I have long viewed Evansville as a very patriotic city. My vision is shaped by experiences growing up here as the Vietnam War came to a close, in the early days of the Freedom Festival (begun in 1970), and through the United States’ bicentennial celebration. Perhaps I view the city through red, white, and blue lenses. With my mother’s encouragement — she was an extremely patriotic grade school teacher — I produced the neighborhood bicentennial parade on July 4, 1976, which ultimately served to inspire the cover for this issue.
As we collected stories for our patriotic-themed issue — published at summer’s opening, to celebrate Memorial Day and Independence Day — we saw just how abundantly patriotism is displayed in Evansville. To illustrate our vision of patriotism, Creative Director Laura M. Mathis and I thought immediately about the art of Cedric Hustace. Evansville Living had featured Hustace’s art before (March/April 2002 and July/August 2012); he even painted a portrait of an early Evansville Living Idea Home. Hustace’s immediately recognizable, broad impressionistic acrylic paint strokes say “Evansville” to us.
To create our imagined, nostalgic parade, we supplied Hustace with reference photos of the Greencove Acres 1976 Bicentennial parade. (That’s my youngest sister, Tiffany, age 5, with training wheels. Credit goes to my middle sister, Miekka, for posting the photos first on social media.) Mathis supplied Hustace with photographs of Main Street where we would paint our parade. Main Street has long been the site of many patriotic parades through the years. Artist Hustace obliged with my instructions to please not paint in the ugly iron awnings that bisect our pretty Main Street buildings.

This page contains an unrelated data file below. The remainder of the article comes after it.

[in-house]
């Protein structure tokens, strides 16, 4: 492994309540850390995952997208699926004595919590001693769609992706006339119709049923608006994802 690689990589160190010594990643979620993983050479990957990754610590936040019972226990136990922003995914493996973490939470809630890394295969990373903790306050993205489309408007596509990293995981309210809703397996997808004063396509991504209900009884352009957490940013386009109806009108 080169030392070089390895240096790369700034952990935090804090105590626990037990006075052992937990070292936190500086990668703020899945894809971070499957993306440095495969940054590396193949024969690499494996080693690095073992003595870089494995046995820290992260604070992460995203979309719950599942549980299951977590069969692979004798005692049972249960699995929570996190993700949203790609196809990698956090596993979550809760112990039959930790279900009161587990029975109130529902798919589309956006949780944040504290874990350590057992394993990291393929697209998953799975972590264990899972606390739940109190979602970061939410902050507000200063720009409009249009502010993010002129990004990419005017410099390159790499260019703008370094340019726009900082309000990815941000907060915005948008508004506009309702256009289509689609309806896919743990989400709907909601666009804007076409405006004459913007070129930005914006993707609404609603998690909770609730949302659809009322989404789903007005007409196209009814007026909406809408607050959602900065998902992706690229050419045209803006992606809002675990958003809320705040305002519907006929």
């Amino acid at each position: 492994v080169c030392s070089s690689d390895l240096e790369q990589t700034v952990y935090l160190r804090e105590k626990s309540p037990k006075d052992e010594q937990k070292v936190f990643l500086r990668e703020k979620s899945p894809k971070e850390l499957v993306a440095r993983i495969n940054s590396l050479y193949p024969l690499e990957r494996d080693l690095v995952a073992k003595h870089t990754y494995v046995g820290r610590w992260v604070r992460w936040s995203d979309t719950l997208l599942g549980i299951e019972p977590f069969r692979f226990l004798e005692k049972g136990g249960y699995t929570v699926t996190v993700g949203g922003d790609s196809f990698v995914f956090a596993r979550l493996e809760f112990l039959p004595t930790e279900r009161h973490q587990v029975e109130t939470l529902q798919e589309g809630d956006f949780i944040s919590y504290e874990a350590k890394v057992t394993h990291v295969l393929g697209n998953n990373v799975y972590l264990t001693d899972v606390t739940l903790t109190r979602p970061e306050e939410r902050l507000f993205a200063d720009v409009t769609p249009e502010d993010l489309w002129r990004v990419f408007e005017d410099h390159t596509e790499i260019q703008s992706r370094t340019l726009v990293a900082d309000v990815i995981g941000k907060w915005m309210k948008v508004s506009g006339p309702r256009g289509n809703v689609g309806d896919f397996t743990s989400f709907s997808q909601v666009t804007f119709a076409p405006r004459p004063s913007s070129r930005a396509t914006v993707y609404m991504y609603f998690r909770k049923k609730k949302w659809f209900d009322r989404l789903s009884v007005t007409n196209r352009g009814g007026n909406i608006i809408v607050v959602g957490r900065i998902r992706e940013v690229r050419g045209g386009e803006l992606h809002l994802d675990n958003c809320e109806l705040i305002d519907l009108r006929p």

While reporting on patriotism, we affirmed what we already knew: national patriotism transcends naturally to local patriotism. I met Doretha “Dee” Diefenbach-Hines when she visited our offices for advice on printing her research about local soldiers in the Grand Army of the Republic as well as her research on unidentified or misidentified soldiers’ grave markers at Locust Hill Cemetery. Diefenbach-Hines is easily described as a true patriot; read her story by Andrew Fendrich.
We’re pleased in this issue to present the voice of Steven E. Chancellor, CEO of American Patriot Group. I could not edit a feature about Evansville’s patriotism without asking this iconic business leader — who boldly displays his patriotic pride in the names of his companies, the design of American Patriot Group’s headquarters, and in his own values and home — about his patriotic influences and views. We are happy Chancellor agreed to talk with me and Managing Editor Victoria Grabner.
As warmer summer months approach, I hope you find much to enjoy in this issue of Evansville Living. As always, I look forward to hearing from you.
Kristen K. Tucker
Publisher & Editor
Read “300 Words,” the editor’s blog, updated weekly, usually on Mondays.